In his new book, 'BrainChains', Dr. Theo Compernolle unmasks the myth of multitasking. Can we as humans do more than one thing at the same time or can we not? An interesting interview from our sister site healthlab.tv that is very relevant for most event planners.
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In his new book, 'BrainChains', Dr. Theo Compernolle unmasks the myth of multitasking. Can we as humans do more than one thing at the same time or can we not?
Dr. Compernolle, welcome to our studio.
Can we human beings multitask?
Yes, we can. Most of our brain is multitasking, but there is one part of our brain that cannot multitask and that's our thinking brain. This most human part of our brain, or thinking brain, cannot multitask. Period.
But what does that mean in practice? What can we do in multitasking and what can't we do?
Well, what's very inefficient and very stressful and the cause of a lot of problems and accidents is changing all the time from one task and work what is important... Text, and then I do a few emails. Back to the text, I do a phone call. So you're switching all the time from one thing to the other.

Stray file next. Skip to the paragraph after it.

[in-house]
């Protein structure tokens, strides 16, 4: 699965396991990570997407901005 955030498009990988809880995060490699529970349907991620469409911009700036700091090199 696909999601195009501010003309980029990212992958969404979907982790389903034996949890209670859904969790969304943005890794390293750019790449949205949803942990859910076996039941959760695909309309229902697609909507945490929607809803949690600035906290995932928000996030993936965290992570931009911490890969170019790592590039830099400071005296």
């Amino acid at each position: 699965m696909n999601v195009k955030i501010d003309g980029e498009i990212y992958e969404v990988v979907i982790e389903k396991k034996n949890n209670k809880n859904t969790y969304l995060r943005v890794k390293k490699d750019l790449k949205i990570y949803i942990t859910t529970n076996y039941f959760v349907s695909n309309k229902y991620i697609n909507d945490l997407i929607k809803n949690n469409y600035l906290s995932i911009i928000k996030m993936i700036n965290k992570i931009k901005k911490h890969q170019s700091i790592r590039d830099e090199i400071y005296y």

But you're not only switching but also your brain is switching, I understand?
Your brain, yeah. And the switch is the problem. So every time you switch in your brain, you lose energy, you lose creativity, you lose productivity. Because people don't realize what they're doing. They don't know the brain. And I think that if they really would know their brain better -and that's what I try to explain in the book 'BrainChains'- then hopefully you will take the right measures. What you are doing: you're working on this very important report. You see the little pop-up screen. You think: "oh, that's just a little email from my HR or whatever. I can do that". But it's not that easy for your brain. Because your brain has all this complex information in its working memory. When you want to start with the email, it has to park this in the temporary memory. Then clean your working memory, go to your long-term memory, get the information, answer the email... And then when you start with one email, we all know; you have a second and a third and you go on.